If there’s good news for the hyper-concentrations of
commerce near the mall and even in Downtown, it’s that it’s much easier to
build new housing in a commercial zone than it is to build new commercial uses
in a residential zone, and we’re starting to see some new development that
could help tip these areas toward more of a genuine neighborhood status,
especially Downtown. The mall’s commercial success has been an accessory for
growth and new housing, both in aforementioned Duluth Heights and in
Hermantown. It’s just reflective of the paradox Furth details, in which a sense
of neighborhood declines even as wealth increases and a suburban future takes
Going forward, I’m curious to see if Hermantown is content to
be a suburban strip with mostly high-income development tucked away on its
township-style roads and cul-de-sacs, united by investment in a school system.
If it wants grow at any faster rate, it’s either going to have to shift, either
with more affordable levels of housing or some sort of New Urbanist style development
that would turn it into something very different from the quasi-rural place it
is now. Rice Lake, which lacks the Highway 53 commercial corridor and separate
school system but shares Hermantown’s general demographics, also has some
decisions to make. (And since we’re on the topic of Duluth’s neighbors, I
suppose Proctor would qualify as a traditional neighborhood, with Duluth’s Bayview
Heights neighborhood as a residential appendage.)
Finally, I’d be remiss not to mention Duluth’s industrial zones:
its working waterfront, its airpark, and its west side business parks. These
areas understandably demand some separation from everything else, though the
cleanliness of most modern industry makes these strict lines less necessary
than they once were. They fulfill vital functions, and a healthy path forward
keeps them around (and could even grow them with the old U.S. Steel site) while
also allowing less intrusive industry into places like the Lincoln Park craft
district, where it has thrived.
My own neighborhood, Endion, is something of a relic with no real identity: its school closed in 1977, and it has very few commercial uses above London Road. In reality, it’s a buffer state between Congdon and the Hillside, and it shares a commercial core with the lower Hillside and hospital areas. For many of these reasons, I don’t see it as a long-term home. Observation Hill lost Emerson Elementary in 1979, and while it’s got some fascinating relics of past eras, it is now mostly a collection of housing all over the income map wedged between Downtown and Lincoln Park. The portion lower portions of Duluth Heights probably fall in this category also, with the original Lowell Elementary and the new Central High no longer, and some very uniform new developments such as Boulder Ridge and a collection of townhomes below it.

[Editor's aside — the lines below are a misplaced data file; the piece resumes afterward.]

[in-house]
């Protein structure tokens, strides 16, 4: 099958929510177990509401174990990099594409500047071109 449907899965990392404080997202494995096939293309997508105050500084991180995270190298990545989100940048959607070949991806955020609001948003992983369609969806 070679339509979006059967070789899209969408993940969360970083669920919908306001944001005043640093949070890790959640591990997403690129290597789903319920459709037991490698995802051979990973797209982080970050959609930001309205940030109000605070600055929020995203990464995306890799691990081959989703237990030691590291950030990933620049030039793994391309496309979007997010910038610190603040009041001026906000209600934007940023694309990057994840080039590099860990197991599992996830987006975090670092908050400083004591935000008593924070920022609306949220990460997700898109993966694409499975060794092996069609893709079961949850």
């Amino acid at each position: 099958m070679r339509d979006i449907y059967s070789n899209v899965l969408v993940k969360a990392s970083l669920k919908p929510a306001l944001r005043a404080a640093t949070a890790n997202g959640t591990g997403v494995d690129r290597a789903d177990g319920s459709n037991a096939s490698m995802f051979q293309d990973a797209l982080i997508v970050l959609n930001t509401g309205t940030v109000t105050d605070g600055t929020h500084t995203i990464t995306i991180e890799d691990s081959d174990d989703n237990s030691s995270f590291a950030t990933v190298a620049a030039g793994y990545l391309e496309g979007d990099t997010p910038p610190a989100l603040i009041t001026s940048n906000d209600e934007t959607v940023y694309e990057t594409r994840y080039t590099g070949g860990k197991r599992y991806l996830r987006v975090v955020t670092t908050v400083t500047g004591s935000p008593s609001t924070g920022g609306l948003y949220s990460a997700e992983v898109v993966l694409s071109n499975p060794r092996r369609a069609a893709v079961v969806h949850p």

On the west side, I see places like Fairmount and Irving in the same way: long-shuttered schools and little in the way of commerce, though Fairmount abuts a stroad-ish section of Grand Avenue and could conceivably drop into a few different categories here, and there is a charter school in the area to provide an option. There’s some potential to build something cohesive between these two neighborhoods if they can unite and develop something resembling a commercial district instead of a strip along Grand; the city has done some small area planning, and it’s worth watching to see if anything comes of this.
Norton Park, Smithville, Riverside, and Fond du Lac are also
distinct thanks to geography, lacking in any of the defining features used in
this typology; they could, plausibly, become bedroom-type communities with
greater development, but given their small size, they lack the critical mass
that defines the higher-income bedroom neighborhoods or invite in a genuine
commercial district. They are more tucked-away areas where people can live comfortably
out of the way if they so choose, though on the whole they trend toward middle
to lower incomes, quiet little escapes strung out along the river that neither
show signs of decline nor bustle with new life.